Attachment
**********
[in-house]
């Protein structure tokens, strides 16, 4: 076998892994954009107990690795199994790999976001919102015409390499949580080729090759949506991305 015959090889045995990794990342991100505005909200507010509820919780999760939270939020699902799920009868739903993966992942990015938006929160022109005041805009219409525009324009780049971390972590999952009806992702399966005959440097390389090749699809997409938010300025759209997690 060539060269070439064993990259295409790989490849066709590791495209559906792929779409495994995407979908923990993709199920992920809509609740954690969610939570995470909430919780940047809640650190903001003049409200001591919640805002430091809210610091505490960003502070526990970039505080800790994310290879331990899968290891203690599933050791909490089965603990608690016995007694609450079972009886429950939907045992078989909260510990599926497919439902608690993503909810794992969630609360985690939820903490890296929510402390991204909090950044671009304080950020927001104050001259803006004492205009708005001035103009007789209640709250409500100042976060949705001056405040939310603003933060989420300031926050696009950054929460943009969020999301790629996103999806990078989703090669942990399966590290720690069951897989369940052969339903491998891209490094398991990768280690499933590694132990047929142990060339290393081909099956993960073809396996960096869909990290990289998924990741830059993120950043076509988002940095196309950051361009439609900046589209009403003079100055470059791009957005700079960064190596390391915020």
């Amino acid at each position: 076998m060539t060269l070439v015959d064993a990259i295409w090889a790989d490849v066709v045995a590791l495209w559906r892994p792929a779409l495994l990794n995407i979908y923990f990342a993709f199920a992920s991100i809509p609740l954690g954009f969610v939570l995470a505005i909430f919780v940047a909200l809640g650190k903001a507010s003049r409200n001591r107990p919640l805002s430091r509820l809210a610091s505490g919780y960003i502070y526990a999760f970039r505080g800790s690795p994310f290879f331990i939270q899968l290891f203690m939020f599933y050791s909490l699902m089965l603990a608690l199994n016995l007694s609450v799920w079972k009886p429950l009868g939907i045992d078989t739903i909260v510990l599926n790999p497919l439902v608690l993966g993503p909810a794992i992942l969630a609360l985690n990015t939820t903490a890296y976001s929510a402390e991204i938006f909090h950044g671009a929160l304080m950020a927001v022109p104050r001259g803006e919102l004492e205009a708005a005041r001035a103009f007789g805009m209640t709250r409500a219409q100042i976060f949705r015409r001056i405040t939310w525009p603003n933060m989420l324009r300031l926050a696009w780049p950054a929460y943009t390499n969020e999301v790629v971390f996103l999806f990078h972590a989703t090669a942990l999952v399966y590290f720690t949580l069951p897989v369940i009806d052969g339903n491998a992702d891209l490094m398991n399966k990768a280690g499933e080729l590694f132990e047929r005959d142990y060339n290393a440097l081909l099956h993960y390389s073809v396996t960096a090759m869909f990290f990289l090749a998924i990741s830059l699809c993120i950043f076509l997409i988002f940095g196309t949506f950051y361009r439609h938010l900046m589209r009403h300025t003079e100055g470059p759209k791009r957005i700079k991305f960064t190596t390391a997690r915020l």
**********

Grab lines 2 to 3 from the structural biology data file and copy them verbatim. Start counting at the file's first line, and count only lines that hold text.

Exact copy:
């Protein structure tokens, strides 16, 4: 076998892994954009107990690795199994790999976001919102015409390499949580080729090759949506991305 015959090889045995990794990342991100505005909200507010509820919780999760939270939020699902799920009868739903993966992942990015938006929160022109005041805009219409525009324009780049971390972590999952009806992702399966005959440097390389090749699809997409938010300025759209997690 060539060269070439064993990259295409790989490849066709590791495209559906792929779409495994995407979908923990993709199920992920809509609740954690969610939570995470909430919780940047809640650190903001003049409200001591919640805002430091809210610091505490960003502070526990970039505080800790994310290879331990899968290891203690599933050791909490089965603990608690016995007694609450079972009886429950939907045992078989909260510990599926497919439902608690993503909810794992969630609360985690939820903490890296929510402390991204909090950044671009304080950020927001104050001259803006004492205009708005001035103009007789209640709250409500100042976060949705001056405040939310603003933060989420300031926050696009950054929460943009969020999301790629996103999806990078989703090669942990399966590290720690069951897989369940052969339903491998891209490094398991990768280690499933590694132990047929142990060339290393081909099956993960073809396996960096869909990290990289998924990741830059993120950043076509988002940095196309950051361009439609900046589209009403003079100055470059791009957005700079960064190596390391915020």
């Amino acid at each position: 076998m060539t060269l070439v015959d064993a990259i295409w090889a790989d490849v066709v045995a590791l495209w559906r892994p792929a779409l495994l990794n995407i979908y923990f990342a993709f199920a992920s991100i809509p609740l954690g954009f969610v939570l995470a505005i909430f919780v940047a909200l809640g650190k903001a507010s003049r409200n001591r107990p919640l805002s430091r509820l809210a610091s505490g919780y960003i502070y526990a999760f970039r505080g800790s690795p994310f290879f331990i939270q899968l290891f203690m939020f599933y050791s909490l699902m089965l603990a608690l199994n016995l007694s609450v799920w079972k009886p429950l009868g939907i045992d078989t739903i909260v510990l599926n790999p497919l439902v608690l993966g993503p909810a794992i992942l969630a609360l985690n990015t939820t903490a890296y976001s929510a402390e991204i938006f909090h950044g671009a929160l304080m950020a927001v022109p104050r001259g803006e919102l004492e205009a708005a005041r001035a103009f007789g805009m209640t709250r409500a219409q100042i976060f949705r015409r001056i405040t939310w525009p603003n933060m989420l324009r300031l926050a696009w780049p950054a929460y943009t390499n969020e999301v790629v971390f996103l999806f990078h972590a989703t090669a942990l999952v399966y590290f720690t949580l069951p897989v369940i009806d052969g339903n491998a992702d891209l490094m398991n399966k990768a280690g499933e080729l590694f132990e047929r005959d142990y060339n290393a440097l081909l099956h993960y390389s073809v396996t960096a090759m869909f990290f990289l090749a998924i990741s830059l699809c993120i950043f076509l997409i988002f940095g196309t949506f950051y361009r439609h938010l900046m589209r009403h300025t003079e100055g470059p759209k791009r957005i700079k991305f960064t190596t390391a997690r915020l």